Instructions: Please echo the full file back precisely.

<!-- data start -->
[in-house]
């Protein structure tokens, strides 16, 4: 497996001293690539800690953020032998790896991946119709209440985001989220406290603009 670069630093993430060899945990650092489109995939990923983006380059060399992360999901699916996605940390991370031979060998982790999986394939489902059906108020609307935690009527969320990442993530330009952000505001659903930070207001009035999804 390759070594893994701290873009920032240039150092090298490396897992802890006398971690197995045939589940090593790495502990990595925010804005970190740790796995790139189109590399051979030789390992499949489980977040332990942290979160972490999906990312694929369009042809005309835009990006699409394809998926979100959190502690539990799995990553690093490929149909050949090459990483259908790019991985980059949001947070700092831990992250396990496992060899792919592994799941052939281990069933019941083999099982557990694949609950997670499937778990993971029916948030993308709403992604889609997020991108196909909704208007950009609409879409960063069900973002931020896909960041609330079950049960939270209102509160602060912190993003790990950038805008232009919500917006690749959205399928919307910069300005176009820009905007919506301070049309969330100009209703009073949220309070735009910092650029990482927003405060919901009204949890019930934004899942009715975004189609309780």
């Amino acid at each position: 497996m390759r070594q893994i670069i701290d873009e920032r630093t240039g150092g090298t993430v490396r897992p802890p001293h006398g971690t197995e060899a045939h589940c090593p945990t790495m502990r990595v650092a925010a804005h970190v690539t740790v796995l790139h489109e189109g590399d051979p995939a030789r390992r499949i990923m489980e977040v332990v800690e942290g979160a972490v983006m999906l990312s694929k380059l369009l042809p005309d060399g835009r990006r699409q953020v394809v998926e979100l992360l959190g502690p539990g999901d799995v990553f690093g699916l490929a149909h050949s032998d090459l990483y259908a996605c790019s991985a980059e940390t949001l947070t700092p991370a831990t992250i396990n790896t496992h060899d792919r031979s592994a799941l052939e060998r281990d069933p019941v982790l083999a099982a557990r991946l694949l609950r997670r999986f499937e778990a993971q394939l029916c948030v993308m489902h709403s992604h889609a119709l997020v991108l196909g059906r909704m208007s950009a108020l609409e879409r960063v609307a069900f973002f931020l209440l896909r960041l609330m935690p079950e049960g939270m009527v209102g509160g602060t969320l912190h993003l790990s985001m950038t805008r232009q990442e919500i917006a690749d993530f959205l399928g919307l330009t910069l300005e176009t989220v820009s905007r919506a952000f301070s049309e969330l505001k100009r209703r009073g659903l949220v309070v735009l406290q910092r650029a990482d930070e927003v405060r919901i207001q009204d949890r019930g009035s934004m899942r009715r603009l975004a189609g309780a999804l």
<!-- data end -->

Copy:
[in-house]
């Protein structure tokens, strides 16, 4: 497996001293690539800690953020032998790896991946119709209440985001989220406290603009 670069630093993430060899945990650092489109995939990923983006380059060399992360999901699916996605940390991370031979060998982790999986394939489902059906108020609307935690009527969320990442993530330009952000505001659903930070207001009035999804 390759070594893994701290873009920032240039150092090298490396897992802890006398971690197995045939589940090593790495502990990595925010804005970190740790796995790139189109590399051979030789390992499949489980977040332990942290979160972490999906990312694929369009042809005309835009990006699409394809998926979100959190502690539990799995990553690093490929149909050949090459990483259908790019991985980059949001947070700092831990992250396990496992060899792919592994799941052939281990069933019941083999099982557990694949609950997670499937778990993971029916948030993308709403992604889609997020991108196909909704208007950009609409879409960063069900973002931020896909960041609330079950049960939270209102509160602060912190993003790990950038805008232009919500917006690749959205399928919307910069300005176009820009905007919506301070049309969330100009209703009073949220309070735009910092650029990482927003405060919901009204949890019930934004899942009715975004189609309780």
């Amino acid at each position: 497996m390759r070594q893994i670069i701290d873009e920032r630093t240039g150092g090298t993430v490396r897992p802890p001293h006398g971690t197995e060899a045939h589940c090593p945990t790495m502990r990595v650092a925010a804005h970190v690539t740790v796995l790139h489109e189109g590399d051979p995939a030789r390992r499949i990923m489980e977040v332990v800690e942290g979160a972490v983006m999906l990312s694929k380059l369009l042809p005309d060399g835009r990006r699409q953020v394809v998926e979100l992360l959190g502690p539990g999901d799995v990553f690093g699916l490929a149909h050949s032998d090459l990483y259908a996605c790019s991985a980059e940390t949001l947070t700092p991370a831990t992250i396990n790896t496992h060899d792919r031979s592994a799941l052939e060998r281990d069933p019941v982790l083999a099982a557990r991946l694949l609950r997670r999986f499937e778990a993971q394939l029916c948030v993308m489902h709403s992604h889609a119709l997020v991108l196909g059906r909704m208007s950009a108020l609409e879409r960063v609307a069900f973002f931020l209440l896909r960041l609330m935690p079950e049960g939270m009527v209102g509160g602060t969320l912190h993003l790990s985001m950038t805008r232009q990442e919500i917006a690749d993530f959205l399928g919307l330009t910069l300005e176009t989220v820009s905007r919506a952000f301070s049309e969330l505001k100009r209703r009073g659903l949220v309070v735009l406290q910092r650029a990482d930070e927003v405060r919901i207001q009204d949890r019930g009035s934004m899942r009715r603009l975004a189609g309780a999804l």